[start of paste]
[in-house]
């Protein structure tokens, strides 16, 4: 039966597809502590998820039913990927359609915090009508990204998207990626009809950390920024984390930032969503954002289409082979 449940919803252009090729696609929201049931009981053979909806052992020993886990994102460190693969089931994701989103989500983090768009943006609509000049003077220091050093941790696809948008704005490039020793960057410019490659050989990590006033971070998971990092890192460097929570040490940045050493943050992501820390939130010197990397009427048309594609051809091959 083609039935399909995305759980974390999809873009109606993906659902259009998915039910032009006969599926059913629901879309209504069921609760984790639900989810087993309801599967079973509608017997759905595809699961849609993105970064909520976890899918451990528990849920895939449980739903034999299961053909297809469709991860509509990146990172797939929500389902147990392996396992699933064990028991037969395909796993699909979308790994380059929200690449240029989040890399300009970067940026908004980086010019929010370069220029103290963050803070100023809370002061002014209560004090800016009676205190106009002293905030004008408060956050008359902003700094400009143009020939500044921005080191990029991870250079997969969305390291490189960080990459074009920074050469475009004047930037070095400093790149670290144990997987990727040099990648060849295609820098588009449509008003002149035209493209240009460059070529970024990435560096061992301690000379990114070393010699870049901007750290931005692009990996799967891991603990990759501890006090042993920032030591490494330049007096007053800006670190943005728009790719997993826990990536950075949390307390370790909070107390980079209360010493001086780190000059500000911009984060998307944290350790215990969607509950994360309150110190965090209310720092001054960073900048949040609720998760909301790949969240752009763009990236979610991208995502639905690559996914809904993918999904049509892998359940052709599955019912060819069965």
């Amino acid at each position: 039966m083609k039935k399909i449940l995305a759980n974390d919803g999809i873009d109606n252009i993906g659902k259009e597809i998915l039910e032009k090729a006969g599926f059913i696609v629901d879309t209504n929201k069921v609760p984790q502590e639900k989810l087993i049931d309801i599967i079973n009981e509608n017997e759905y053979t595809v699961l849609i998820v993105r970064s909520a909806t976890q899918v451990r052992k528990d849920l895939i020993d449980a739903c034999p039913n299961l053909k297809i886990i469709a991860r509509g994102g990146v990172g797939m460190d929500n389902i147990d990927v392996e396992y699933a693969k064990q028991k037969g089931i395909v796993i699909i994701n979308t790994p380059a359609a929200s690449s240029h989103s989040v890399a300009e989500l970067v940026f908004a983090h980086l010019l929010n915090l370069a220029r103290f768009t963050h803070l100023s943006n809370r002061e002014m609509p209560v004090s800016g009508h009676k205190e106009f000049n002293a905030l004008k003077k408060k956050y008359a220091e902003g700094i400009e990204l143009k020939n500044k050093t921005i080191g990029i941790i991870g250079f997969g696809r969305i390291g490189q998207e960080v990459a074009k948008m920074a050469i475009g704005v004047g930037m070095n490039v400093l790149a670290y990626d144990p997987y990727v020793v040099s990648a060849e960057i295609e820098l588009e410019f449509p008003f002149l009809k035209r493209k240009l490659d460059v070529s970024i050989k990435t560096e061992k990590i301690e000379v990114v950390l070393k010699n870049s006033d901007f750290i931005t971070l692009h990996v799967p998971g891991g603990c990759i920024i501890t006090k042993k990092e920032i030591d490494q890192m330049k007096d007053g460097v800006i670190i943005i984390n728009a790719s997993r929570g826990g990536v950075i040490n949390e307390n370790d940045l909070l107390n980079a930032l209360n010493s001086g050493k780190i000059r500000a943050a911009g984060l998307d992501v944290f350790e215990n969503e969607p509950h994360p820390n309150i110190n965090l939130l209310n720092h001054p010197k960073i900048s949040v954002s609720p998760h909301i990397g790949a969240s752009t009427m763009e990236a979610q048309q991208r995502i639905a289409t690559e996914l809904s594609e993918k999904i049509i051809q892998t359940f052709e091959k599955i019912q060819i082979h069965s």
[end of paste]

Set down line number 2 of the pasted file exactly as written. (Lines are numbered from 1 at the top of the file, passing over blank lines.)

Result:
């Protein structure tokens, strides 16, 4: 039966597809502590998820039913990927359609915090009508990204998207990626009809950390920024984390930032969503954002289409082979 449940919803252009090729696609929201049931009981053979909806052992020993886990994102460190693969089931994701989103989500983090768009943006609509000049003077220091050093941790696809948008704005490039020793960057410019490659050989990590006033971070998971990092890192460097929570040490940045050493943050992501820390939130010197990397009427048309594609051809091959 083609039935399909995305759980974390999809873009109606993906659902259009998915039910032009006969599926059913629901879309209504069921609760984790639900989810087993309801599967079973509608017997759905595809699961849609993105970064909520976890899918451990528990849920895939449980739903034999299961053909297809469709991860509509990146990172797939929500389902147990392996396992699933064990028991037969395909796993699909979308790994380059929200690449240029989040890399300009970067940026908004980086010019929010370069220029103290963050803070100023809370002061002014209560004090800016009676205190106009002293905030004008408060956050008359902003700094400009143009020939500044921005080191990029991870250079997969969305390291490189960080990459074009920074050469475009004047930037070095400093790149670290144990997987990727040099990648060849295609820098588009449509008003002149035209493209240009460059070529970024990435560096061992301690000379990114070393010699870049901007750290931005692009990996799967891991603990990759501890006090042993920032030591490494330049007096007053800006670190943005728009790719997993826990990536950075949390307390370790909070107390980079209360010493001086780190000059500000911009984060998307944290350790215990969607509950994360309150110190965090209310720092001054960073900048949040609720998760909301790949969240752009763009990236979610991208995502639905690559996914809904993918999904049509892998359940052709599955019912060819069965």